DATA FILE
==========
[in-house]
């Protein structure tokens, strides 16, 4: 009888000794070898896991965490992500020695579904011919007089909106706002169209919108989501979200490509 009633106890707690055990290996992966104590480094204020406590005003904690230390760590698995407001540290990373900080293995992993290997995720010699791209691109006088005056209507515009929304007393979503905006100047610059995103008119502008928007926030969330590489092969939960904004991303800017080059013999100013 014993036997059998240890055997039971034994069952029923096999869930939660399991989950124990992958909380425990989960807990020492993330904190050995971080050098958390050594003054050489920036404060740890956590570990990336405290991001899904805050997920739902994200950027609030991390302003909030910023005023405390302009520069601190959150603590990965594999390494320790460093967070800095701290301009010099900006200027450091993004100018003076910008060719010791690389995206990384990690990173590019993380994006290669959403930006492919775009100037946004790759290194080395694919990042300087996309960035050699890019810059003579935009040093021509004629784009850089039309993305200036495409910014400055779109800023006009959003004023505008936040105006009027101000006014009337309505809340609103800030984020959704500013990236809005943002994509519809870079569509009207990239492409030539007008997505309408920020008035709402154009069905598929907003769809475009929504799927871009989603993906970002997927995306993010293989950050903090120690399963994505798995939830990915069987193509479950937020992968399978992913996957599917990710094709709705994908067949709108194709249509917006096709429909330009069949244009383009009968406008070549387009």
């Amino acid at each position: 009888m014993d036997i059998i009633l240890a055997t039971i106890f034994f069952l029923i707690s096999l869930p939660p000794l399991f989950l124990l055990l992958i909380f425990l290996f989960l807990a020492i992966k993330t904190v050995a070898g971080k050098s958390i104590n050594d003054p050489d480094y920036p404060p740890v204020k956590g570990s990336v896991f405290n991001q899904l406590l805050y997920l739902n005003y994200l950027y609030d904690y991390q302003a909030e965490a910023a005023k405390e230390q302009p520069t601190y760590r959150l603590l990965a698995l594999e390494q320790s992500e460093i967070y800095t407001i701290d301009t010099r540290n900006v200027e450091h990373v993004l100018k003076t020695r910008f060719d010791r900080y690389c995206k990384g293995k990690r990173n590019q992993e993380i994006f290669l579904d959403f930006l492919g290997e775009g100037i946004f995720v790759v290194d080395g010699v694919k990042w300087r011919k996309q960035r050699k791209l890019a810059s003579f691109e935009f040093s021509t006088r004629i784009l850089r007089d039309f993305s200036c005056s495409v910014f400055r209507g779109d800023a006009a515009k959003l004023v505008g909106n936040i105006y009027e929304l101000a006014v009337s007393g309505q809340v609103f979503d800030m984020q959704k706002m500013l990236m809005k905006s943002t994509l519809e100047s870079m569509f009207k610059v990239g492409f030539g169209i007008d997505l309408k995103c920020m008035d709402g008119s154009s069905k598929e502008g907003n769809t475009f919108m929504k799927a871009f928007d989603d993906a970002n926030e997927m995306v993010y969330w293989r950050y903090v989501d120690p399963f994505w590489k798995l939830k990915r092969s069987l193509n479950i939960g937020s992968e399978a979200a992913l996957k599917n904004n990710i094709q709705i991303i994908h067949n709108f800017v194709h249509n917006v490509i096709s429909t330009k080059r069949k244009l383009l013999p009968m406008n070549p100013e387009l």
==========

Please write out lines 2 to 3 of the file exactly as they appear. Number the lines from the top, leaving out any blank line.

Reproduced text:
């Protein structure tokens, strides 16, 4: 009888000794070898896991965490992500020695579904011919007089909106706002169209919108989501979200490509 009633106890707690055990290996992966104590480094204020406590005003904690230390760590698995407001540290990373900080293995992993290997995720010699791209691109006088005056209507515009929304007393979503905006100047610059995103008119502008928007926030969330590489092969939960904004991303800017080059013999100013 014993036997059998240890055997039971034994069952029923096999869930939660399991989950124990992958909380425990989960807990020492993330904190050995971080050098958390050594003054050489920036404060740890956590570990990336405290991001899904805050997920739902994200950027609030991390302003909030910023005023405390302009520069601190959150603590990965594999390494320790460093967070800095701290301009010099900006200027450091993004100018003076910008060719010791690389995206990384990690990173590019993380994006290669959403930006492919775009100037946004790759290194080395694919990042300087996309960035050699890019810059003579935009040093021509004629784009850089039309993305200036495409910014400055779109800023006009959003004023505008936040105006009027101000006014009337309505809340609103800030984020959704500013990236809005943002994509519809870079569509009207990239492409030539007008997505309408920020008035709402154009069905598929907003769809475009929504799927871009989603993906970002997927995306993010293989950050903090120690399963994505798995939830990915069987193509479950937020992968399978992913996957599917990710094709709705994908067949709108194709249509917006096709429909330009069949244009383009009968406008070549387009």
């Amino acid at each position: 009888m014993d036997i059998i009633l240890a055997t039971i106890f034994f069952l029923i707690s096999l869930p939660p000794l399991f989950l124990l055990l992958i909380f425990l290996f989960l807990a020492i992966k993330t904190v050995a070898g971080k050098s958390i104590n050594d003054p050489d480094y920036p404060p740890v204020k956590g570990s990336v896991f405290n991001q899904l406590l805050y997920l739902n005003y994200l950027y609030d904690y991390q302003a909030e965490a910023a005023k405390e230390q302009p520069t601190y760590r959150l603590l990965a698995l594999e390494q320790s992500e460093i967070y800095t407001i701290d301009t010099r540290n900006v200027e450091h990373v993004l100018k003076t020695r910008f060719d010791r900080y690389c995206k990384g293995k990690r990173n590019q992993e993380i994006f290669l579904d959403f930006l492919g290997e775009g100037i946004f995720v790759v290194d080395g010699v694919k990042w300087r011919k996309q960035r050699k791209l890019a810059s003579f691109e935009f040093s021509t006088r004629i784009l850089r007089d039309f993305s200036c005056s495409v910014f400055r209507g779109d800023a006009a515009k959003l004023v505008g909106n936040i105006y009027e929304l101000a006014v009337s007393g309505q809340v609103f979503d800030m984020q959704k706002m500013l990236m809005k905006s943002t994509l519809e100047s870079m569509f009207k610059v990239g492409f030539g169209i007008d997505l309408k995103c920020m008035d709402g008119s154009s069905k598929e502008g907003n769809t475009f919108m929504k799927a871009f928007d989603d993906a970002n926030e997927m995306v993010y969330w293989r950050y903090v989501d120690p399963f994505w590489k798995l939830k990915r092969s069987l193509n479950i939960g937020s992968e399978a979200a992913l996957k599917n904004n990710i094709q709705i991303i994908h067949n709108f800017v194709h249509n917006v490509i096709s429909t330009k080059r069949k244009l383009l013999p009968m406008n070549p100013e387009l």